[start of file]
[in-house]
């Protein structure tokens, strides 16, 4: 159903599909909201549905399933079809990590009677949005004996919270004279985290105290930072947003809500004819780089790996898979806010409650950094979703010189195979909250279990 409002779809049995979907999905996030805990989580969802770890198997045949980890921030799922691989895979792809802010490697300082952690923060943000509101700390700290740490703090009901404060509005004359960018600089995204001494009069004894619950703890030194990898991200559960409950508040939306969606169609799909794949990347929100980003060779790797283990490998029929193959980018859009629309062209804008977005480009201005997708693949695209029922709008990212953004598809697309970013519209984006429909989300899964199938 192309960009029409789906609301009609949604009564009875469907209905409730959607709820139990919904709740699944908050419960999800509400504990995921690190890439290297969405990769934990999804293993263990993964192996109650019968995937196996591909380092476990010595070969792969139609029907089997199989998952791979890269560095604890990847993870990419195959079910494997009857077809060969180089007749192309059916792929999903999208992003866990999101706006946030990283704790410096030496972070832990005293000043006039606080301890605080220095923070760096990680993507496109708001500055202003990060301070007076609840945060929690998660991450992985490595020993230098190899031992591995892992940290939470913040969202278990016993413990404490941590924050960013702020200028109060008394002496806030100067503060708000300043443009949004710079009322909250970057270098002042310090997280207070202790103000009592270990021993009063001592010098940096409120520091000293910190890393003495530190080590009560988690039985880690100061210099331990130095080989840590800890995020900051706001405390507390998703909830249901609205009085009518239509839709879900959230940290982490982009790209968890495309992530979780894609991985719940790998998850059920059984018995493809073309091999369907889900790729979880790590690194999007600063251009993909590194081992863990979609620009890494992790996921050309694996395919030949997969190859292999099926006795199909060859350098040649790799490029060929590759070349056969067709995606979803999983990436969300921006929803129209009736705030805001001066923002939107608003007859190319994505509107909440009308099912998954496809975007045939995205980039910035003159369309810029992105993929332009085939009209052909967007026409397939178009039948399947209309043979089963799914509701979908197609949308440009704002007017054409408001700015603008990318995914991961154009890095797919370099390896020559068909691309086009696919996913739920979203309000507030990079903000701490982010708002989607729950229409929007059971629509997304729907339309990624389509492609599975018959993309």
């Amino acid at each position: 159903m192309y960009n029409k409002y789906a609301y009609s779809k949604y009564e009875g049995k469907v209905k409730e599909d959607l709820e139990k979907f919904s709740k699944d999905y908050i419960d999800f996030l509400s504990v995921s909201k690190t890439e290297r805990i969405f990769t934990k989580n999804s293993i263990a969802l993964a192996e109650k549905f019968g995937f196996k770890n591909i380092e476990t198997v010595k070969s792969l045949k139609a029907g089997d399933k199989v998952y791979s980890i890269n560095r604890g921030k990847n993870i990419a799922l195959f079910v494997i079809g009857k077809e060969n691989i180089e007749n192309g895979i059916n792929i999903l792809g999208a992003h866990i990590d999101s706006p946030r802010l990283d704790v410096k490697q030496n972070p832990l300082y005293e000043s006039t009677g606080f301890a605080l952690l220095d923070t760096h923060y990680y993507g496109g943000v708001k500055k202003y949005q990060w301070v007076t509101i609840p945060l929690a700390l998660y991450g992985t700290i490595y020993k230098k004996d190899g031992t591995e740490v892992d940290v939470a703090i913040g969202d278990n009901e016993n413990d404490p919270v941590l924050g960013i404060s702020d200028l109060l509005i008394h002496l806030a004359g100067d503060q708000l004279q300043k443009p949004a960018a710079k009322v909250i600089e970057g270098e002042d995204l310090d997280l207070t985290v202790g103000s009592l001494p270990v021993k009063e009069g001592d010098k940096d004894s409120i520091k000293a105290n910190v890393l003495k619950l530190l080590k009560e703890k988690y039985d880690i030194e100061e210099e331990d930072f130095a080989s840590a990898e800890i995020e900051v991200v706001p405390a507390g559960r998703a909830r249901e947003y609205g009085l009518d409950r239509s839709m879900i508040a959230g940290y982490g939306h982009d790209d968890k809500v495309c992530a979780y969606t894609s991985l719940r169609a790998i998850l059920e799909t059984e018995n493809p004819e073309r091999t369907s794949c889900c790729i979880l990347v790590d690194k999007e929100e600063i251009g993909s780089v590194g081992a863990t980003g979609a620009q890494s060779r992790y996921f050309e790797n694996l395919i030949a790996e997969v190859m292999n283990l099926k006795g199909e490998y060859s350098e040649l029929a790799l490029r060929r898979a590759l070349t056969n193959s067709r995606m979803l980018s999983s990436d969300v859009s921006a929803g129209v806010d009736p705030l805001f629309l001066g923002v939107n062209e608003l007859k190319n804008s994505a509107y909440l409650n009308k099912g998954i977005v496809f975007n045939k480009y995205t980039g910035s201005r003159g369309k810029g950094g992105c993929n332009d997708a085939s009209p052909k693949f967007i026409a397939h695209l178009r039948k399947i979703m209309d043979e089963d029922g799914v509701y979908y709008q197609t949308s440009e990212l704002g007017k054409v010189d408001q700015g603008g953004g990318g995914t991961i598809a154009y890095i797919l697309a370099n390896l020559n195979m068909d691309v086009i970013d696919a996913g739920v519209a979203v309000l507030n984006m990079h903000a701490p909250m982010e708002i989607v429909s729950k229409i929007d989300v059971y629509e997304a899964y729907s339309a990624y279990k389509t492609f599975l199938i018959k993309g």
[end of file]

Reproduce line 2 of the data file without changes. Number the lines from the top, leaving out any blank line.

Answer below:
């Protein structure tokens, strides 16, 4: 159903599909909201549905399933079809990590009677949005004996919270004279985290105290930072947003809500004819780089790996898979806010409650950094979703010189195979909250279990 409002779809049995979907999905996030805990989580969802770890198997045949980890921030799922691989895979792809802010490697300082952690923060943000509101700390700290740490703090009901404060509005004359960018600089995204001494009069004894619950703890030194990898991200559960409950508040939306969606169609799909794949990347929100980003060779790797283990490998029929193959980018859009629309062209804008977005480009201005997708693949695209029922709008990212953004598809697309970013519209984006429909989300899964199938 192309960009029409789906609301009609949604009564009875469907209905409730959607709820139990919904709740699944908050419960999800509400504990995921690190890439290297969405990769934990999804293993263990993964192996109650019968995937196996591909380092476990010595070969792969139609029907089997199989998952791979890269560095604890990847993870990419195959079910494997009857077809060969180089007749192309059916792929999903999208992003866990999101706006946030990283704790410096030496972070832990005293000043006039606080301890605080220095923070760096990680993507496109708001500055202003990060301070007076609840945060929690998660991450992985490595020993230098190899031992591995892992940290939470913040969202278990016993413990404490941590924050960013702020200028109060008394002496806030100067503060708000300043443009949004710079009322909250970057270098002042310090997280207070202790103000009592270990021993009063001592010098940096409120520091000293910190890393003495530190080590009560988690039985880690100061210099331990130095080989840590800890995020900051706001405390507390998703909830249901609205009085009518239509839709879900959230940290982490982009790209968890495309992530979780894609991985719940790998998850059920059984018995493809073309091999369907889900790729979880790590690194999007600063251009993909590194081992863990979609620009890494992790996921050309694996395919030949997969190859292999099926006795199909060859350098040649790799490029060929590759070349056969067709995606979803999983990436969300921006929803129209009736705030805001001066923002939107608003007859190319994505509107909440009308099912998954496809975007045939995205980039910035003159369309810029992105993929332009085939009209052909967007026409397939178009039948399947209309043979089963799914509701979908197609949308440009704002007017054409408001700015603008990318995914991961154009890095797919370099390896020559068909691309086009696919996913739920979203309000507030990079903000701490982010708002989607729950229409929007059971629509997304729907339309990624389509492609599975018959993309």